Yesterday at the 28th Chaos Communications Congress (28C3), in Berlin, security researchers along with Karsten Nohl and Luca Melette showcased a number of flaws and solutions in GSM mobile phone networks.
Defeating GSM encryption is not new. Nohl and Melette detailed how attackers can use known network control messages to help decrypt SMS traffic and recover the TMSI, a temporary ID assigned to every device on the network. Acquiring a TMSI lets an attacker pretend to be the victim’s mobile phone. This is useful for signing up somebody’s phone for SMS subscription services or other premium-rate SMS fraud.
Mitigating the attack requires mobile networks to implement certain techniques that prevent the encrypting of known messages, avoiding known plain-text attacks. Making the changes can require new GSM network hardware, which carriers may have to delay due to expense.
The duo also mentioned how the use of IMSI catchers–monitoring devices used by law enforcement–by criminals is leaving mobile users at risk. Crooks can now attain relatively cheaply the same hardware tools that police use to emulate cell towers.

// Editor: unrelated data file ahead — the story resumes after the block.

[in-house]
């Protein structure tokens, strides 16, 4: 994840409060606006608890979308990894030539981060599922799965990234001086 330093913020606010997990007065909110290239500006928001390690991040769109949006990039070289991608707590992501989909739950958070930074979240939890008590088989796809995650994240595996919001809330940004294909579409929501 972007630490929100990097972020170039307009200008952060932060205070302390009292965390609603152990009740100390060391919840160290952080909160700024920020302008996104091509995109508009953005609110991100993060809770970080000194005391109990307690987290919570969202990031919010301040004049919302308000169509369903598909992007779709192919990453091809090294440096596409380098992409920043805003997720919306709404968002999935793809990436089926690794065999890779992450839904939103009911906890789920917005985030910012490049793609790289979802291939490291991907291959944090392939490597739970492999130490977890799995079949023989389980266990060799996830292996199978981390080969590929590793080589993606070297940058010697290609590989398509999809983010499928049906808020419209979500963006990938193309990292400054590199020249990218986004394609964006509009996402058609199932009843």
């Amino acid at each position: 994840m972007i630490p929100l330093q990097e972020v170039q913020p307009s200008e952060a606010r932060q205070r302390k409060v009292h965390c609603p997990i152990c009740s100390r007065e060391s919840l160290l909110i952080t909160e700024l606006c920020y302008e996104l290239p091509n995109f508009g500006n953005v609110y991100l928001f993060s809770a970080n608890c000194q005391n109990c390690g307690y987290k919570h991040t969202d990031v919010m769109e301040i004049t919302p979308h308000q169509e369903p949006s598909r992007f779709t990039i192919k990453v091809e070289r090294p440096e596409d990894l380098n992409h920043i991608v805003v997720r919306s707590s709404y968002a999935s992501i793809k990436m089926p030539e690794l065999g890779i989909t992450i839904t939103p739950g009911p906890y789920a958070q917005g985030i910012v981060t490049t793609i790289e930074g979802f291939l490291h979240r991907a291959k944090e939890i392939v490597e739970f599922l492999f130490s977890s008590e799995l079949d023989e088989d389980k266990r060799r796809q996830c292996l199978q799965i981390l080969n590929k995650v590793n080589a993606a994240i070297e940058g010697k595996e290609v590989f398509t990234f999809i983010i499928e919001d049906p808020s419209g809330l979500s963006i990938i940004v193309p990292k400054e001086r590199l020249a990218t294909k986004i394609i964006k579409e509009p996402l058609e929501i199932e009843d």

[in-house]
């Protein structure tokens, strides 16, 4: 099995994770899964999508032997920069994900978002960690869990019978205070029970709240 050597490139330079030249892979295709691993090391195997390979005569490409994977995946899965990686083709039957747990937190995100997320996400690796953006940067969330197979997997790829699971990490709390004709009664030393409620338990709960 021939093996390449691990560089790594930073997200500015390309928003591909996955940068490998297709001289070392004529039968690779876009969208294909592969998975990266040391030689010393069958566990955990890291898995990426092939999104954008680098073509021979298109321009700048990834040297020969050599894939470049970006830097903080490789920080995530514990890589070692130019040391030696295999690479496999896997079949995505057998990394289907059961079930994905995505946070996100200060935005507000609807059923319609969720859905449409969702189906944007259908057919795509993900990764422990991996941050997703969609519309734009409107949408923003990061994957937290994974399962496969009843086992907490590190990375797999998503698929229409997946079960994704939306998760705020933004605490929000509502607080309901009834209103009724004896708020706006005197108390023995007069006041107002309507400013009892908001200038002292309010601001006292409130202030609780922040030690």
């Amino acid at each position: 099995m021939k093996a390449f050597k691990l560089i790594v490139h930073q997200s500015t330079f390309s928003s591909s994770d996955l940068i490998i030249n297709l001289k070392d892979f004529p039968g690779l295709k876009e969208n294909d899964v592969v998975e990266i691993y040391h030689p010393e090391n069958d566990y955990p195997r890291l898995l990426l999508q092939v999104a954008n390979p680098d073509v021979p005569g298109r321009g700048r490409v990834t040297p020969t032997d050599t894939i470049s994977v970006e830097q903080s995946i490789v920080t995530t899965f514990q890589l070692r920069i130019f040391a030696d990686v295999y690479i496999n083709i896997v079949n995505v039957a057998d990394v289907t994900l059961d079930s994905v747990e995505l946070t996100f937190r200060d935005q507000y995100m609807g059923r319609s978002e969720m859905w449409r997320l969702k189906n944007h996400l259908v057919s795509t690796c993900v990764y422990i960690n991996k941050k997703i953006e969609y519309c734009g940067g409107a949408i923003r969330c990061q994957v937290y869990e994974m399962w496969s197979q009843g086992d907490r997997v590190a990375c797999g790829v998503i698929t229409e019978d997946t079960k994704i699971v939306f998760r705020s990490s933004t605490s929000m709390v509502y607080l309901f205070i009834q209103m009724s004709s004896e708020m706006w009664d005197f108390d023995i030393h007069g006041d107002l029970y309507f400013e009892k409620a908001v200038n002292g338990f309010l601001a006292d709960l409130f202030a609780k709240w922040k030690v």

An additional technique used to locate mobile phones is the so-called Silent SMS. These messages are silently ignored by the majority of mobile phones and give no indication to the user. But the messages leave trails in customer service records, the logs kept by mobile carriers, and allow monitors to correlate a mobile phone’s location with that of cell towers.
Our presenters have developed free software, CatcherCatcher, which detects features used by IMSI catchers that regular cell towers don’t use. The GSM security map, a site that uses data from the CatcherCatcher tool, helps to track unauthorized mobile phone monitoring.
Today promises additional talks on mobile security, “Apple vs. Google Client Platform,” and “Reversing a Qualcomm baseband.”
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